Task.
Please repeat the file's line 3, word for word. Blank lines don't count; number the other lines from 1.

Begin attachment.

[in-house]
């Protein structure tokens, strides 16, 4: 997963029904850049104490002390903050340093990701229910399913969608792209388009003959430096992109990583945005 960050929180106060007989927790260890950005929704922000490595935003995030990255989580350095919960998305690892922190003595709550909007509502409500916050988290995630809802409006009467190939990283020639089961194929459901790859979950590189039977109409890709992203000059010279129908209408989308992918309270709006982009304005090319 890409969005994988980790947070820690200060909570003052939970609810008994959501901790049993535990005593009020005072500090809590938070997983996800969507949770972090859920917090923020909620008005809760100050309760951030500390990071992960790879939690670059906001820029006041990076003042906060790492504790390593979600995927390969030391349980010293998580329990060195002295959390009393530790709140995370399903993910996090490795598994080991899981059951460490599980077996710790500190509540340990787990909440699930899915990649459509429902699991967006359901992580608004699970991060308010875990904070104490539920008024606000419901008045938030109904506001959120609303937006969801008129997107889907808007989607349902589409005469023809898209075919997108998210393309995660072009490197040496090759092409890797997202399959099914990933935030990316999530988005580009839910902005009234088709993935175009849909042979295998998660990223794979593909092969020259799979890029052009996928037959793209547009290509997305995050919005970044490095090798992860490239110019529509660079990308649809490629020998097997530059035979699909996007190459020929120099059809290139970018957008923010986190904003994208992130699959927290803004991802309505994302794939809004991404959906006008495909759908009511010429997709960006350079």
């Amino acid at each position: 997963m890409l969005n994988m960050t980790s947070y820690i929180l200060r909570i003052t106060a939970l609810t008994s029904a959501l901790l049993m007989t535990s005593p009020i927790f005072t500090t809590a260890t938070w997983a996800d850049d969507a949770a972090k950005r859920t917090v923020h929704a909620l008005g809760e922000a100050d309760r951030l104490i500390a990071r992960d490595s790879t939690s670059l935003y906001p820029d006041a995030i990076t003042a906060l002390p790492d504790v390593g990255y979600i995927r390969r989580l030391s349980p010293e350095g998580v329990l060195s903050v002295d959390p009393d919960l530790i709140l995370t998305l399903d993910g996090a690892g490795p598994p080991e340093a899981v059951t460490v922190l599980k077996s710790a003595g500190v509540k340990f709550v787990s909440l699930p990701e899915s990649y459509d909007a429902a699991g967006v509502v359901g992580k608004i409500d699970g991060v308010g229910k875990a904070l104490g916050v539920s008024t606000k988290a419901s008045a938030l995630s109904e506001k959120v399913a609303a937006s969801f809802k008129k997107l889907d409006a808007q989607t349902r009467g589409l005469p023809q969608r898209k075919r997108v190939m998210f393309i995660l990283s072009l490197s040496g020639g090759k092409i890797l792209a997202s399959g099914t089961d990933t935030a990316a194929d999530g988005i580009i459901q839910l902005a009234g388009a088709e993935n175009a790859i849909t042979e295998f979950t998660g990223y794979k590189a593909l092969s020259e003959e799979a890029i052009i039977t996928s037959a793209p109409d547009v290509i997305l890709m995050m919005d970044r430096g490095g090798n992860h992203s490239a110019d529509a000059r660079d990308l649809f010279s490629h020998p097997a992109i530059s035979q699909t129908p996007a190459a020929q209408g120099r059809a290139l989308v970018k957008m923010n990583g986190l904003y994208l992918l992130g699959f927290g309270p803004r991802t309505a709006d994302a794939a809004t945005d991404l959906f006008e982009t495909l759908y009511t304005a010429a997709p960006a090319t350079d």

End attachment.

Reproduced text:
């Amino acid at each position: 997963m890409l969005n994988m960050t980790s947070y820690i929180l200060r909570i003052t106060a939970l609810t008994s029904a959501l901790l049993m007989t535990s005593p009020i927790f005072t500090t809590a260890t938070w997983a996800d850049d969507a949770a972090k950005r859920t917090v923020h929704a909620l008005g809760e922000a100050d309760r951030l104490i500390a990071r992960d490595s790879t939690s670059l935003y906001p820029d006041a995030i990076t003042a906060l002390p790492d504790v390593g990255y979600i995927r390969r989580l030391s349980p010293e350095g998580v329990l060195s903050v002295d959390p009393d919960l530790i709140l995370t998305l399903d993910g996090a690892g490795p598994p080991e340093a899981v059951t460490v922190l599980k077996s710790a003595g500190v509540k340990f709550v787990s909440l699930p990701e899915s990649y459509d909007a429902a699991g967006v509502v359901g992580k608004i409500d699970g991060v308010g229910k875990a904070l104490g916050v539920s008024t606000k988290a419901s008045a938030l995630s109904e506001k959120v399913a609303a937006s969801f809802k008129k997107l889907d409006a808007q989607t349902r009467g589409l005469p023809q969608r898209k075919r997108v190939m998210f393309i995660l990283s072009l490197s040496g020639g090759k092409i890797l792209a997202s399959g099914t089961d990933t935030a990316a194929d999530g988005i580009i459901q839910l902005a009234g388009a088709e993935n175009a790859i849909t042979e295998f979950t998660g990223y794979k590189a593909l092969s020259e003959e799979a890029i052009i039977t996928s037959a793209p109409d547009v290509i997305l890709m995050m919005d970044r430096g490095g090798n992860h992203s490239a110019d529509a000059r660079d990308l649809f010279s490629h020998p097997a992109i530059s035979q699909t129908p996007a190459a020929q209408g120099r059809a290139l989308v970018k957008m923010n990583g986190l904003y994208l992918l992130g699959f927290g309270p803004r991802t309505a709006d994302a794939a809004t945005d991404l959906f006008e982009t495909l759908y009511t304005a010429a997709p960006a090319t350079d």